Originally, the standard of care that a director should exercise was far less onerous than it is today.
To better understand the duties that directors face today, Dennis Martin, Director of Snedden Hall & Gallop Lawyers, takes us on a journey through significant cases that have shaped the directors’ world. This is part 2 of a three-part blog series. Part 1: 4 key directors duties. Part 3: What if you are an officer of an incorporated association?
In 1925, the required standard of care of a director was demonstrated in the case of Re City Equitable Fire Insurance Co Ltd. A director was required to exhibit the degree of skill, that might reasonably be expected from a person of their knowledge and experience.
However, a seminal reform occurred in 1995 when directors were put directly into the crosshairs by being exposed to personal liability for bad corporate governance. The case of Daniels (formerly practicing as Deloitte Haskins & Sells) v Anderson(1995) set out the modern-day standard of care and established the core irreducible standards of directors.
Here, the Court of Appeal found that the director’s duty of care is not merely subjective, limited by the director’s knowledge, experience or ignorance and inaction. Instead, directors are required to take reasonable steps to place themselves in a position to guide and monitor the management of the company.
However, the development of directors duties cannot be fully understood without turning to the James Hardie Litigation*.
This litigation tested the strength of ASIC as a prosecuting body, reinforced the standard directors are held to and further, broadened the scope of who can be held liable.
The proceedings in the James Hardie case arose out of the 2001 restructure of the James Hardie Industries Limited group of companies. Two subsidiary companies with significant asbestos-related liabilities were transferred out of the James Hardie group to the Netherlands, therefore insulating (excuse the pun) these companies from any liability under Australian domestic law.
In an attempt to obfuscate, a Medical Research Compensation Foundation was established and remained in Australia. Its purpose was to fund compensation claims made against the separated companies by people injured by their asbestos products.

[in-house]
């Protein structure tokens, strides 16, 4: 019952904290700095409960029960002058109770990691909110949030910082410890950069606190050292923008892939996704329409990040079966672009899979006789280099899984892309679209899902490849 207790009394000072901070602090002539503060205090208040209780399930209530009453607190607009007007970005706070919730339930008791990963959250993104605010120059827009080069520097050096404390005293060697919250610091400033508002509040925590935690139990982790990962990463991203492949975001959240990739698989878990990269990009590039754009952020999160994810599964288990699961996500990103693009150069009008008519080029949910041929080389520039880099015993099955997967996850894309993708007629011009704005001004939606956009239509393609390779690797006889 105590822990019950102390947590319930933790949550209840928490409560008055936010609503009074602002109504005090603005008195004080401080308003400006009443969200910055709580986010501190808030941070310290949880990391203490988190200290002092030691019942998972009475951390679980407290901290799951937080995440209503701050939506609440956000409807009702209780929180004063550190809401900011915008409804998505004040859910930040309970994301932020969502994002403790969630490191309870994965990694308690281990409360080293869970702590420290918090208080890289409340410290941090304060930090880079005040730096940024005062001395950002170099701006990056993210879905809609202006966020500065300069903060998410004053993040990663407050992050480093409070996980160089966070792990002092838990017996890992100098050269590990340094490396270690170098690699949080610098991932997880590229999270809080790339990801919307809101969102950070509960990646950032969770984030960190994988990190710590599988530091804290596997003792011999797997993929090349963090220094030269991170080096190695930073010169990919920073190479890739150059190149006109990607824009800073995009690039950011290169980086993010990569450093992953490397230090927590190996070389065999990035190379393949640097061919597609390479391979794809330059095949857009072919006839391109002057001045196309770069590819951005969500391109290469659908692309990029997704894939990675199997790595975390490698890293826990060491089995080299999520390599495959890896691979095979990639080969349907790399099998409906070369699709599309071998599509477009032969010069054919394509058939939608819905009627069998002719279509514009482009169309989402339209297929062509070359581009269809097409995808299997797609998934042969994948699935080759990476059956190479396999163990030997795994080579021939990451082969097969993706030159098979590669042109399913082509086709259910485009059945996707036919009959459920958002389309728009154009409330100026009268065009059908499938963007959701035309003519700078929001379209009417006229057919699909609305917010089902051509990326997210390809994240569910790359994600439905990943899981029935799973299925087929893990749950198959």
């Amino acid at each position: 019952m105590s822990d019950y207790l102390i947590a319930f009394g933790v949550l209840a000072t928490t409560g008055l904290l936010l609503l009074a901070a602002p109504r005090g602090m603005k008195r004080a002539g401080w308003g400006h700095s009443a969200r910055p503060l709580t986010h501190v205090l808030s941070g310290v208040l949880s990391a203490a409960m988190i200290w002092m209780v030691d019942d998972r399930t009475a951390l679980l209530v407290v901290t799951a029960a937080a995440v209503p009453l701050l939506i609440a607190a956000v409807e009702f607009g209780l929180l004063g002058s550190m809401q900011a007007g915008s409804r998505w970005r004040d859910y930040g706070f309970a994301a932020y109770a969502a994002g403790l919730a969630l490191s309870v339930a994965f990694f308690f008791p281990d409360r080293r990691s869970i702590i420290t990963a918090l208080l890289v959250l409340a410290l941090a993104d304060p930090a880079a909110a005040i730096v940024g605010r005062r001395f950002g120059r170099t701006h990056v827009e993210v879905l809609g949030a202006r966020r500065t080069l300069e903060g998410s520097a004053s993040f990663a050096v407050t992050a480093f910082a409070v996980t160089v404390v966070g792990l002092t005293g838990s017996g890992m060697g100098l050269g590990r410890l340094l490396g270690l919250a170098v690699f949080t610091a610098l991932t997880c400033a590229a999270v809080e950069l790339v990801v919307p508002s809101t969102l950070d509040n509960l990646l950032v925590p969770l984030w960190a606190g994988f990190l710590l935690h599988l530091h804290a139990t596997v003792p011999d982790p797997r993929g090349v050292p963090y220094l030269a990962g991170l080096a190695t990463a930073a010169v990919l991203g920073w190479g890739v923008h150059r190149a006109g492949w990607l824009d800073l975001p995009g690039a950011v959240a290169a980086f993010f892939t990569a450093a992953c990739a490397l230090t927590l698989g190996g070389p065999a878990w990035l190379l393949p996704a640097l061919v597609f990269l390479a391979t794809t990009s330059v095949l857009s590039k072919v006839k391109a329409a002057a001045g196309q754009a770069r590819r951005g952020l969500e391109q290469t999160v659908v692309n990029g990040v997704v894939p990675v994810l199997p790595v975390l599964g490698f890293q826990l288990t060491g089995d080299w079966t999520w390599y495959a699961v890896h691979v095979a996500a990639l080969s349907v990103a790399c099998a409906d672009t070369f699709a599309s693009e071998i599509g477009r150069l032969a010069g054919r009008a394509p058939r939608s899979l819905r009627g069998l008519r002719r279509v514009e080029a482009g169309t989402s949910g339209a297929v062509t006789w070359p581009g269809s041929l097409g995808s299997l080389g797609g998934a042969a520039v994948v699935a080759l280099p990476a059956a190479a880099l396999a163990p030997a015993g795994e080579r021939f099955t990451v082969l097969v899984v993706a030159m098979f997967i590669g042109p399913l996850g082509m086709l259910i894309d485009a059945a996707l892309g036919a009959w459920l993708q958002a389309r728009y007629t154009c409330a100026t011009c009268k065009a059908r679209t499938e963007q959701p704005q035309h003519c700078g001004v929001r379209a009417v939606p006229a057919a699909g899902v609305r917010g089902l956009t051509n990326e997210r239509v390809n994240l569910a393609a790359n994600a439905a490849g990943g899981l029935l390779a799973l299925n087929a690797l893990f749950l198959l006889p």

Once approved by the board of directors, James Hardie sent the Australian Stock Exchange (ASX) an announcement outlining the proposal. The announcement contained misleading statements about the sufficiency of the funds available to the foundation to meet present and future claims.
The penalties at first instance in the NSW Supreme Court were significant – all 10 defendants in the civil proceedings brought by ASIC were banned from being company directors or otherwise being involved in the management of a company for periods ranging from 5 to 15 years. The monetary penalties ranged from $30,000 to $350,000. Furthermore, the reputations and career prospects of the former directors and officers of James Hardie had been significantly tarnished. This is not to mention the reputational damage to the James Hardie brand and the damage to the company’s ASX listing and market value (which, in turn, has an impact on the shareholders).
The judgments extracted and highlighted that to fulfil their duty, directors must:
- Read, understand and focus upon the contents of any reports they are required by law to approve or adopt (including financial statements) – very often board papers can be dense and run to dozens or hundreds of pages.
- Consider whether the statements are consistent with the director’s knowledge of the company’s financial position;
- Make further enquiries if necessary; and
- Have sufficient financial skills to perform these tasks and to be able to understand basic accounting conventions and proper due diligence in reading the financial statements.
It is important to remember that these principles apply to all directors, not just directors of publicly listed companies.
How can Snedden Hall & Gallop assist?
As the director of a company, understanding the evolution of the responsibilities of a company director can emphasise the significance of the role. Dennis Martin can assist you in understanding your role as a director and can provide advice on the day-to-day issues that you may face as a company director. You can contact him for any commercial matter by phone on (02) 6285 8000 or by email.
This is the second in a three-part blog series. Have a look at part 1: the 4 key duties of a director and part 3: issues facing an officer of an association.
* James Hardie litigation: ASIC v Macdonald (No 11) (2009); Morley & Ors v ASIC (2010); ASIC v Healy (2011); ASIC v Hellicar (2012); Shafron v ASIC (2012)